Baltimore, MD - Mar. 24, 2020 - While Gov. Larry Hogan stopped short of enacting a shelter-in-place order, the new restriction closing all nonessential businesses is an effort to have Marylanders stay at home and practice social distancing.
Under the latest order, places like retail stores, hair salons and nail salons will have to close, while liquor stores, pharmacies, grocery stores, big box stores and other businesses are exempt.
At this time, restaurants and bars will remain open for takeout and delivery.
More and more people are ordering online deliveries to avoid going out to stores, but could those boxes unintentionally deliver the coronavirus right to doorsteps?
Packages and mail are handled by a lot of different people, many of whom you'll never even see. So during the pandemic, you want to take extra precautions to make sure you're keeping yourself and your family safe.
“I think that we shouldn't be extremely concerned, but I do think it makes sense to use caution,” said Dr. Miriam Alexander, with LifeBridge Health.
Using caution means paying attention to everything coming into your home during the coronavirus pandemic.
Many people are having more things delivered instead of going out to the store to avoid the virus, but when asked if it's possible that the virus lives on the outside packages:
"We're not exactly sure how long. It's different for paper, for styrofoam and cardboard, for metal, for wood,” said Alexander.
Alexander said the risk is low. Most transmissions will happen person to person from respiratory droplets, but it doesn't hurt to be extra careful.
“You can open them outside of the house and actually throw the waste right in the recycling, and then bring the mail or the interior things of the packaging inside and I would probably then -- after you open the mail, open the packaging -- I would wash your hands very well with soap and water,” said Alexander.
Also don't forget to disinfect any surface the outer boxes touched, like a countertop. You can also take the same precautions with takeout or delivery food.
Alexander said if nothing else, it's an opportunity to get back into good habits.
“It should be a reminder to all of us that we should always be washing our hands frequently with good soap and water or using antibacterial products, and we should be cleaning the counters of our kitchen all the time,” said Alexander.
Coronavirus - What you should know
The following information is from the CDC:
What are the signs and symptoms?
The following symptoms may appear 2-14 days after exposure.
- Shortness of breath
Reported illnesses have ranged from mild symptoms to severe illness and death for confirmed coronavirus disease 2019 (COVID-19) cases.
How does COVID-19 Spread?
The virus is thought to spread mainly from person-to-person.
- Between people who are in close contact with one another (within about 6 feet).
- Through respiratory droplets produced when an infected person coughs or sneezes.
These droplets can land in the mouths or noses of people who are nearby or possibly be inhaled into the lungs.
Can someone spread the virus without being sick?
People are thought to be most contagious when they are most symptomatic (the sickest).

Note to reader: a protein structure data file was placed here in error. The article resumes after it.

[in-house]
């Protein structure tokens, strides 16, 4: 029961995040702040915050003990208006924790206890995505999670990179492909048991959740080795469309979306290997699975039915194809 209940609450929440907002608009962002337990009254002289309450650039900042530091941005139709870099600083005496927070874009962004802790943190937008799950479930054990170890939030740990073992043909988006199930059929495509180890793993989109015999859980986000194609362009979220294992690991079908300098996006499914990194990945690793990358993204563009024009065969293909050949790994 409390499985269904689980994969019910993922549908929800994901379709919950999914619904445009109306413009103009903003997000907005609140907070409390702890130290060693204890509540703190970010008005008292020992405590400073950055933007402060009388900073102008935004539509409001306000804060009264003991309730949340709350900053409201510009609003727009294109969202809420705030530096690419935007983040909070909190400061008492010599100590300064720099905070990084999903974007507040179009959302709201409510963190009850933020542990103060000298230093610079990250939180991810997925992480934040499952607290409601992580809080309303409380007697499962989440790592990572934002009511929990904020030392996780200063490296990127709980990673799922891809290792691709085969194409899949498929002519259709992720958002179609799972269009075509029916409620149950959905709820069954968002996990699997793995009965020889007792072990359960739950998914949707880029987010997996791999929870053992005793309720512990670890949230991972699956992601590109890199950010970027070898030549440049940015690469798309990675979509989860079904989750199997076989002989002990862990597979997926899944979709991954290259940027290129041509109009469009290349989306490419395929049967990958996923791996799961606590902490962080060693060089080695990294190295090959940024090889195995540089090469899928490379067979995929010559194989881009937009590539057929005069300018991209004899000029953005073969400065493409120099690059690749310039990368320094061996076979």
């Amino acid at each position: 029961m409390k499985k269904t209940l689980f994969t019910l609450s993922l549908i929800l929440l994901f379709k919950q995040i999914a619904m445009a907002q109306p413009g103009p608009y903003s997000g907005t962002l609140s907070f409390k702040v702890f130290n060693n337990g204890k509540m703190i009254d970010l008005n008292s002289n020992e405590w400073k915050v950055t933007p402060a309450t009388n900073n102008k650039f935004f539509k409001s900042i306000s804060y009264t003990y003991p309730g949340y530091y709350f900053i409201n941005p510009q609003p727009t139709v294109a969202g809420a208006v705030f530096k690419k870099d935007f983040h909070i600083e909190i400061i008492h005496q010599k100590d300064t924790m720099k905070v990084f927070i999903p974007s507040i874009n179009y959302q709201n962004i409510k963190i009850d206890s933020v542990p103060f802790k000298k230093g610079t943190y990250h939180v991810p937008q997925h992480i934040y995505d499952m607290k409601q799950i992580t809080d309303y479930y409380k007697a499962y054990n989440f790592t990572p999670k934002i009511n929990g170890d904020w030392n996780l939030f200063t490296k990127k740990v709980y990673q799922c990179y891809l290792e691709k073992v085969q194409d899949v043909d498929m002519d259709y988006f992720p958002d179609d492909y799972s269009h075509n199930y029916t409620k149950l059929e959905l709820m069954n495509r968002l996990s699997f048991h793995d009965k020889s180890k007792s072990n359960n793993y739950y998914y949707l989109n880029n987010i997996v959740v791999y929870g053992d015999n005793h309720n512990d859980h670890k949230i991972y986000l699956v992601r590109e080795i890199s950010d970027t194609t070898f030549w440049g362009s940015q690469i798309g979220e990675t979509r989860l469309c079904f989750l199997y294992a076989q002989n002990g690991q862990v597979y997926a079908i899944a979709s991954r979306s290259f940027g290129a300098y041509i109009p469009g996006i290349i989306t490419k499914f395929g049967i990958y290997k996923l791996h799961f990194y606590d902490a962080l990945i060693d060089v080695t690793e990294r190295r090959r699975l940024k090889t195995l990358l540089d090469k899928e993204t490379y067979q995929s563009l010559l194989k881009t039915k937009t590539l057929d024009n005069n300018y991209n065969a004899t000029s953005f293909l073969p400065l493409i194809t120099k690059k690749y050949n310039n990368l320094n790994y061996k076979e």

- Some spread might be possible before people show symptoms; there have been reports of this occurring with this new coronavirus, but this is not thought to be the main way the virus spreads.
Spread from contact with infected surfaces or objects
It may be possible that a person can get COVID-19 by touching a surface or object that has the virus on it and then touching their own mouth, nose, or possibly their eyes, but this is not thought to be the main way the virus spreads.
How easily does coronavirus spread?
The virus that causes COVID-19 seems to be spreading easily and sustainably in the community (“community spread”) in some affected geographic areas.
How easily a virus spreads from person-to-person can vary. Some viruses are highly contagious (spread easily), like measles, while other viruses do not spread as easily.
Another factor is whether the spread is sustained, spreading continually without stopping.
Prevention and treatment
There is currently no vaccine to prevent coronavirus disease 2019 (COVID-19). The best way to prevent illness is to avoid being exposed to this virus. However, as a reminder, CDC always recommends everyday preventive actions to help prevent the spread of respiratory diseases, including:
- Avoid close contact with people who are sick.
- Avoid touching your eyes, nose, and mouth.
- Stay home when you are sick.
- Cover your cough or sneeze with a tissue, then throw the tissue in the trash.
- Clean and disinfect frequently touched objects and surfaces using a regular household cleaning spray or wipe.
- Follow CDC’s recommendations for using a facemask.
- CDC does not recommend that people who are well wear a facemask to protect themselves from respiratory diseases, including COVID-19.
- Facemasks should be used by people who show symptoms of COVID-19 to help prevent the spread of the disease to others. The use of facemasks is also crucial for health workers and people who are taking care of someone in close settings (at home or in a health care facility).
- Wash your hands often with soap and water for at least 20 seconds, especially after going to the bathroom; before eating; and after blowing your nose, coughing, or sneezing.
- If soap and water are not readily available, use an alcohol-based hand sanitizer with at least 60% alcohol. Always wash hands with soap and water if hands are visibly dirty.
For information about handwashing, see CDC’s Handwashing website.
For information specific to healthcare, see CDC’s Hand Hygiene in Healthcare Settings.
These are everyday habits that can help prevent the spread of several viruses. CDC does have specific guidance for travelers.